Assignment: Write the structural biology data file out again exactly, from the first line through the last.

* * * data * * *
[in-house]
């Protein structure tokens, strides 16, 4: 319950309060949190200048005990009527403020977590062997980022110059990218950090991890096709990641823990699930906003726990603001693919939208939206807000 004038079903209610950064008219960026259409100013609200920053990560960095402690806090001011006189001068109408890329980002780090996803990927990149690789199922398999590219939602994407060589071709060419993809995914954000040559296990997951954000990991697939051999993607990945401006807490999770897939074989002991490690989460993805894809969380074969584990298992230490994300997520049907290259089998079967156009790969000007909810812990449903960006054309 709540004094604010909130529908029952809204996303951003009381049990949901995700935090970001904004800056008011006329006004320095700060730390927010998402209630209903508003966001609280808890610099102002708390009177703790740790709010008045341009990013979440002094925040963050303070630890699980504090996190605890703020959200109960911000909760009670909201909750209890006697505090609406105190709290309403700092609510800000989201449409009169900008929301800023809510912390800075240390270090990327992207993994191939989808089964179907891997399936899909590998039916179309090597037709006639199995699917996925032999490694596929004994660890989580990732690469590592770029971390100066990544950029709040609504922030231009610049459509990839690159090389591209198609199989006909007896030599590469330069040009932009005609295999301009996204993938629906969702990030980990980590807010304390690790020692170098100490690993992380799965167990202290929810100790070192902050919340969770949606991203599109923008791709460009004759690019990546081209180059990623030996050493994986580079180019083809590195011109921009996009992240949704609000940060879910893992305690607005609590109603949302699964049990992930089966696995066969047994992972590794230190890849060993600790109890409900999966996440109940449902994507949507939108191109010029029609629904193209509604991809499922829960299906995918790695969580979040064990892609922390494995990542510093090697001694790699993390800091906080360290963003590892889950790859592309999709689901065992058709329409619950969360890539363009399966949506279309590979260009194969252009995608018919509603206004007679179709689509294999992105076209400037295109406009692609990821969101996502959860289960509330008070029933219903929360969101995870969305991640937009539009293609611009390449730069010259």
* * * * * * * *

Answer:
[in-house]
């Protein structure tokens, strides 16, 4: 319950309060949190200048005990009527403020977590062997980022110059990218950090991890096709990641823990699930906003726990603001693919939208939206807000 004038079903209610950064008219960026259409100013609200920053990560960095402690806090001011006189001068109408890329980002780090996803990927990149690789199922398999590219939602994407060589071709060419993809995914954000040559296990997951954000990991697939051999993607990945401006807490999770897939074989002991490690989460993805894809969380074969584990298992230490994300997520049907290259089998079967156009790969000007909810812990449903960006054309 709540004094604010909130529908029952809204996303951003009381049990949901995700935090970001904004800056008011006329006004320095700060730390927010998402209630209903508003966001609280808890610099102002708390009177703790740790709010008045341009990013979440002094925040963050303070630890699980504090996190605890703020959200109960911000909760009670909201909750209890006697505090609406105190709290309403700092609510800000989201449409009169900008929301800023809510912390800075240390270090990327992207993994191939989808089964179907891997399936899909590998039916179309090597037709006639199995699917996925032999490694596929004994660890989580990732690469590592770029971390100066990544950029709040609504922030231009610049459509990839690159090389591209198609199989006909007896030599590469330069040009932009005609295999301009996204993938629906969702990030980990980590807010304390690790020692170098100490690993992380799965167990202290929810100790070192902050919340969770949606991203599109923008791709460009004759690019990546081209180059990623030996050493994986580079180019083809590195011109921009996009992240949704609000940060879910893992305690607005609590109603949302699964049990992930089966696995066969047994992972590794230190890849060993600790109890409900999966996440109940449902994507949507939108191109010029029609629904193209509604991809499922829960299906995918790695969580979040064990892609922390494995990542510093090697001694790699993390800091906080360290963003590892889950790859592309999709689901065992058709329409619950969360890539363009399966949506279309590979260009194969252009995608018919509603206004007679179709689509294999992105076209400037295109406009692609990821969101996502959860289960509330008070029933219903929360969101995870969305991640937009539009293609611009390449730069010259």